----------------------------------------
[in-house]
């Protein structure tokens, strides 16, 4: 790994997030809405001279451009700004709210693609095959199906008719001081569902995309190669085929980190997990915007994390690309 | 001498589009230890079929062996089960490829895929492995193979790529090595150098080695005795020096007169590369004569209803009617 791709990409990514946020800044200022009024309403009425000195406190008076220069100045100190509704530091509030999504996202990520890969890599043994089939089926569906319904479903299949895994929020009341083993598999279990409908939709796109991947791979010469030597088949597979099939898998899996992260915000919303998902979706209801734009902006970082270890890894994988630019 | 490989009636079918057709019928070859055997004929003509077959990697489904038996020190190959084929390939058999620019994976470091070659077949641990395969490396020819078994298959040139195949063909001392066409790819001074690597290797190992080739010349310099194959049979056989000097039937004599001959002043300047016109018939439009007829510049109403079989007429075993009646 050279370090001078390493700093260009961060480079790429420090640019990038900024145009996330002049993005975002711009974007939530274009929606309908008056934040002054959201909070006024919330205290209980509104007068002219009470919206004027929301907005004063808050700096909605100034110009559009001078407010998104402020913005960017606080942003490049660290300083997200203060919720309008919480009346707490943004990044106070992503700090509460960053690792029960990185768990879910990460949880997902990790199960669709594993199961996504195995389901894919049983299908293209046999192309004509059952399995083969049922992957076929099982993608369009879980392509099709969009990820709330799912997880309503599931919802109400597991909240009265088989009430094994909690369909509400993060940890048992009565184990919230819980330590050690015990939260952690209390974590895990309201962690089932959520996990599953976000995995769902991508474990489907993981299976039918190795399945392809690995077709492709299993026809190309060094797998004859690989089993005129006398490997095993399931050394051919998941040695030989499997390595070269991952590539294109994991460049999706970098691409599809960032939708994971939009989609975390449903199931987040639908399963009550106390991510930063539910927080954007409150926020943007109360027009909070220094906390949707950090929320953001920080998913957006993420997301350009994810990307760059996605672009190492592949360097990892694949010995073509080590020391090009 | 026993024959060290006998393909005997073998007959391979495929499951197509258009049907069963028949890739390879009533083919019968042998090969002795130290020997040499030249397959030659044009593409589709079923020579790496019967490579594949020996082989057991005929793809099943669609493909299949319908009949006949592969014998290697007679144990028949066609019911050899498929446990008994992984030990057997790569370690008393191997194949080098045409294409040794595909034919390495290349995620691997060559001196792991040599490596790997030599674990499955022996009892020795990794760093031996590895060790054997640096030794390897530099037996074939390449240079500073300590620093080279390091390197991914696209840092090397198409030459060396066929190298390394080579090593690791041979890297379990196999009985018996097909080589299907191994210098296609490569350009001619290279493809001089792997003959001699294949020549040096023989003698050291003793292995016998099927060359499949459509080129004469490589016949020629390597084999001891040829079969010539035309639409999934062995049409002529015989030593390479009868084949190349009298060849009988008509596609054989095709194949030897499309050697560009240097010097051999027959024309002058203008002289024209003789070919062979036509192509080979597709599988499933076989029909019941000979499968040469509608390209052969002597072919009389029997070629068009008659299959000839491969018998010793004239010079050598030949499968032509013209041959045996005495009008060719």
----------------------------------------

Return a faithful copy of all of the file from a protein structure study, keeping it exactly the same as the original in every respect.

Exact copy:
[in-house]
């Protein structure tokens, strides 16, 4: 790994997030809405001279451009700004709210693609095959199906008719001081569902995309190669085929980190997990915007994390690309 | 001498589009230890079929062996089960490829895929492995193979790529090595150098080695005795020096007169590369004569209803009617 791709990409990514946020800044200022009024309403009425000195406190008076220069100045100190509704530091509030999504996202990520890969890599043994089939089926569906319904479903299949895994929020009341083993598999279990409908939709796109991947791979010469030597088949597979099939898998899996992260915000919303998902979706209801734009902006970082270890890894994988630019 | 490989009636079918057709019928070859055997004929003509077959990697489904038996020190190959084929390939058999620019994976470091070659077949641990395969490396020819078994298959040139195949063909001392066409790819001074690597290797190992080739010349310099194959049979056989000097039937004599001959002043300047016109018939439009007829510049109403079989007429075993009646 050279370090001078390493700093260009961060480079790429420090640019990038900024145009996330002049993005975002711009974007939530274009929606309908008056934040002054959201909070006024919330205290209980509104007068002219009470919206004027929301907005004063808050700096909605100034110009559009001078407010998104402020913005960017606080942003490049660290300083997200203060919720309008919480009346707490943004990044106070992503700090509460960053690792029960990185768990879910990460949880997902990790199960669709594993199961996504195995389901894919049983299908293209046999192309004509059952399995083969049922992957076929099982993608369009879980392509099709969009990820709330799912997880309503599931919802109400597991909240009265088989009430094994909690369909509400993060940890048992009565184990919230819980330590050690015990939260952690209390974590895990309201962690089932959520996990599953976000995995769902991508474990489907993981299976039918190795399945392809690995077709492709299993026809190309060094797998004859690989089993005129006398490997095993399931050394051919998941040695030989499997390595070269991952590539294109994991460049999706970098691409599809960032939708994971939009989609975390449903199931987040639908399963009550106390991510930063539910927080954007409150926020943007109360027009909070220094906390949707950090929320953001920080998913957006993420997301350009994810990307760059996605672009190492592949360097990892694949010995073509080590020391090009 | 026993024959060290006998393909005997073998007959391979495929499951197509258009049907069963028949890739390879009533083919019968042998090969002795130290020997040499030249397959030659044009593409589709079923020579790496019967490579594949020996082989057991005929793809099943669609493909299949319908009949006949592969014998290697007679144990028949066609019911050899498929446990008994992984030990057997790569370690008393191997194949080098045409294409040794595909034919390495290349995620691997060559001196792991040599490596790997030599674990499955022996009892020795990794760093031996590895060790054997640096030794390897530099037996074939390449240079500073300590620093080279390091390197991914696209840092090397198409030459060396066929190298390394080579090593690791041979890297379990196999009985018996097909080589299907191994210098296609490569350009001619290279493809001089792997003959001699294949020549040096023989003698050291003793292995016998099927060359499949459509080129004469490589016949020629390597084999001891040829079969010539035309639409999934062995049409002529015989030593390479009868084949190349009298060849009988008509596609054989095709194949030897499309050697560009240097010097051999027959024309002058203008002289024209003789070919062979036509192509080979597709599988499933076989029909019941000979499968040469509608390209052969002597072919009389029997070629068009008659299959000839491969018998010793004239010079050598030949499968032509013209041959045996005495009008060719």